A nasty 3d chatline

UNCOMPROMISING INDIES (FEMALE-FRONTED EDITION)” “Queen of Earth” | Shot on endearingly grainy 16mm film, and providing a fantastic showcase for Elisabeth Moss, “Queen of Earth” is a tale of precarious sanity and long-term friendship, which plays out as a ’70s psychological thriller by way of indie dramedy.Possessing an impressively strong grip on his characters, writer/director Alex Ross Perry strikes a delicate balance between his signature acerbic humor and intense psychodrama, bringing out the best in both.There’s a method behind this film’s cruelty and lack of moral center, though — it dares you to take a long, hard look at the human soul, which is unable to hide all its ugliness when magnified by the unflinching eye of Cinerama.BEST OBLIGATORY HOLLYWOOD REBOOT: “Creed” | This might be the “Rocky” spinoff no one Sylvester Stallone revisits his signature role with humor and pathos.“Duke of Burgundy” | Equal parts Lynch, Brakhage, romantic-drama and ’70s softcore, “Duke of Burgundy” creates an intimately realized and emotionally affecting romance by examining what two women in love will do for each other to make their relationship work.That it does this by aiming directly for taboo subjects — namely extreme sexual kinks — and presenting them with a measured, art-house eye makes for an indelible, daring, one-of-a-kind film.AMERICAN AUTEURS: “Bridge of Spies” | To paraphrase the movie’s co-scribes, the Coen Brothers: “Tom Hanks. Fortunately, working from a true-story script that’s at turns tense and unexpectedly hilarious (and enhanced by a virtuoso performance from Mark Rylance as a mild-mannered Russian spy), Spielberg turns in his most handsomely realized, exciting and vital film in recent memory.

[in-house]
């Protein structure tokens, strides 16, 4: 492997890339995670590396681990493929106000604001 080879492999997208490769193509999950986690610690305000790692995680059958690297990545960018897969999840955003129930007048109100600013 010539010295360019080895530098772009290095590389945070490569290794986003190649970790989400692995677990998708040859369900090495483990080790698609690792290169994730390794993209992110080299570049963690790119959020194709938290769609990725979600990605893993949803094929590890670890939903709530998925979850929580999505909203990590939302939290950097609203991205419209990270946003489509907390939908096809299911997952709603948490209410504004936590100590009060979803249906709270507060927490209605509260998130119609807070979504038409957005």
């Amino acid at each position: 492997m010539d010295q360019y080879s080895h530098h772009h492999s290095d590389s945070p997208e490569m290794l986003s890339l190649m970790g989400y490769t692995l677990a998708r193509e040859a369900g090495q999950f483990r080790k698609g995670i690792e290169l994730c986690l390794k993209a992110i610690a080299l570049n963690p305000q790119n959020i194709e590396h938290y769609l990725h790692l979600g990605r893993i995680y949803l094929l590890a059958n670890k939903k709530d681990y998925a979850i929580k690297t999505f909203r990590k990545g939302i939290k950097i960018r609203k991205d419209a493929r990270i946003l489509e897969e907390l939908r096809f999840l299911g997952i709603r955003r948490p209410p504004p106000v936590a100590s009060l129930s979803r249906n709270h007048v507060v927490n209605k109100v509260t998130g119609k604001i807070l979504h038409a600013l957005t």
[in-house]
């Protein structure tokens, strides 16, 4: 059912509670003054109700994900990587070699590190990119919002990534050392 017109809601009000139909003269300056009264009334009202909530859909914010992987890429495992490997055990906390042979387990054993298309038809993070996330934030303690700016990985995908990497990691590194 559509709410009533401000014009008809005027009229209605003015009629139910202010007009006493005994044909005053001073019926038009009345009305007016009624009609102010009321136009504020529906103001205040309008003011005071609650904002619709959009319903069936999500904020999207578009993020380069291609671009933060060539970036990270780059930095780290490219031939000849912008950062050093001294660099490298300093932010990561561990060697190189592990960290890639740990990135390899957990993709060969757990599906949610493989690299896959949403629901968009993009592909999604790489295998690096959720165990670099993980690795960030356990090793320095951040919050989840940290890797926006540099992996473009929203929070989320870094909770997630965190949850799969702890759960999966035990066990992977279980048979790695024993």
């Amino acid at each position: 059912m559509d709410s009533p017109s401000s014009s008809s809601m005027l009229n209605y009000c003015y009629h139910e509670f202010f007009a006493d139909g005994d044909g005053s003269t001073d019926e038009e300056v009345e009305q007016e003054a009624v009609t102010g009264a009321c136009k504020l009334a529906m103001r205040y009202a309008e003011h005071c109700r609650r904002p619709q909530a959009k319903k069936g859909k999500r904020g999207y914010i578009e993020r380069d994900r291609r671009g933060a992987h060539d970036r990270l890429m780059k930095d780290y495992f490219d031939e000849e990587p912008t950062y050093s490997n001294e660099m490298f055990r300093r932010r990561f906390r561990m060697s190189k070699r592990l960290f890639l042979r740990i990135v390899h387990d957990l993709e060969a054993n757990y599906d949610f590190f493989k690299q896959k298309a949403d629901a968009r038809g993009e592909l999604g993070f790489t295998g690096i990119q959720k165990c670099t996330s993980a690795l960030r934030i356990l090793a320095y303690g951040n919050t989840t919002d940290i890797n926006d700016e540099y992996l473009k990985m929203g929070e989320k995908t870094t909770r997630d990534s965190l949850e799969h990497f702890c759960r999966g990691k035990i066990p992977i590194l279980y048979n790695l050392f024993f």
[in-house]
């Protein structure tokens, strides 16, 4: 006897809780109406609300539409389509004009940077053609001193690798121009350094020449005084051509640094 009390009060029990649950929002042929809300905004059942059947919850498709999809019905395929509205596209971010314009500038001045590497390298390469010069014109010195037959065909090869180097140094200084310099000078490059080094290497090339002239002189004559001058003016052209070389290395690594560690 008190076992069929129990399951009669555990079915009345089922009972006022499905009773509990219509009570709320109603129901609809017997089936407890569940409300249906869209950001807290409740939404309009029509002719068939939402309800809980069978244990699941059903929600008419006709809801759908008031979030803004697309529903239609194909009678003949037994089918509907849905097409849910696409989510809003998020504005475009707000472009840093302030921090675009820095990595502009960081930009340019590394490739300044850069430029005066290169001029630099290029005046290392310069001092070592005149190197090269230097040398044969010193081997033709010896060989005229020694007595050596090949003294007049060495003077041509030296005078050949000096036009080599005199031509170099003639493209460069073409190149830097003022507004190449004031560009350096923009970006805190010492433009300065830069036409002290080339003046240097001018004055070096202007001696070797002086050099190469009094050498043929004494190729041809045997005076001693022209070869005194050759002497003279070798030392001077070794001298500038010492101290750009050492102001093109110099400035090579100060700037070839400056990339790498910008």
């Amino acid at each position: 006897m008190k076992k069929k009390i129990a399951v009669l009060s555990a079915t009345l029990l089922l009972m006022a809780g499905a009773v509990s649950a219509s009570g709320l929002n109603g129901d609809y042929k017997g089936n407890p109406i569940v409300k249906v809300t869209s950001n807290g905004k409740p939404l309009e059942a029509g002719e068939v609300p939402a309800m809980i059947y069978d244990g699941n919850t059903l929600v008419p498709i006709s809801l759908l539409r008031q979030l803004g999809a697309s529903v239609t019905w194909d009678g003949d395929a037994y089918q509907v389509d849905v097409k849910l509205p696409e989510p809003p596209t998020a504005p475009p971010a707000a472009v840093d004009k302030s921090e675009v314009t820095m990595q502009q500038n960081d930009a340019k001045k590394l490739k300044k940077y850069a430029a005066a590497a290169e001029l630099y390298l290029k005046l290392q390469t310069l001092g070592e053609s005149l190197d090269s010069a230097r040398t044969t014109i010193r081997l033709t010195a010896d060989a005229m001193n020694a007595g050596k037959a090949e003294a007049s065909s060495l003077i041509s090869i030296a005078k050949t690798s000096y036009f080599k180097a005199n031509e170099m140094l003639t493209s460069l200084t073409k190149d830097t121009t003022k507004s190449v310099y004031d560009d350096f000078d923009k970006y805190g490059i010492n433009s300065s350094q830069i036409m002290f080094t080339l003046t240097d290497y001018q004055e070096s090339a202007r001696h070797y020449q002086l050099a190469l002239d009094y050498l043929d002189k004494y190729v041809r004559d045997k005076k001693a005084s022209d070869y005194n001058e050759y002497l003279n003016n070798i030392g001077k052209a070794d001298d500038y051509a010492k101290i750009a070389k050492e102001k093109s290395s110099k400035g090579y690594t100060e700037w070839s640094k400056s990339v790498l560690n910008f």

If any of these factoids pique your interest, you’re definitely the target audience for Joe Potrykas’ greasy, desperate, pitch-black comedy.BEST BLOCKBUSTERS: “Ant-Man” | While “Avengers: Age of Ultron” struggled under the weight of its narrative obligations and larger-than-life characters, Marvel fared far better with its other summer release, the comparatively low-key “Ant-Man.” Featuring a looser, comedic vibe, inventive action sequences and a more down-to-earth story, the film is a distinctive and refreshingly offbeat installment of Marvel’s increasingly large cinematic universe.“Star Wars Episode VII: The Force Awakens” | I mean, what can I say?“Entertainment” | I’ve described this film before as “bleak” and an “overwhelming sensory experience,” and I mean that as nothing but the highest praise.Rick Alverson’s depressing, tragi-comic character study of an aging, down-on-his-luck comedian (Gregg Turkington) knocked the wind out of me in the best possible way.

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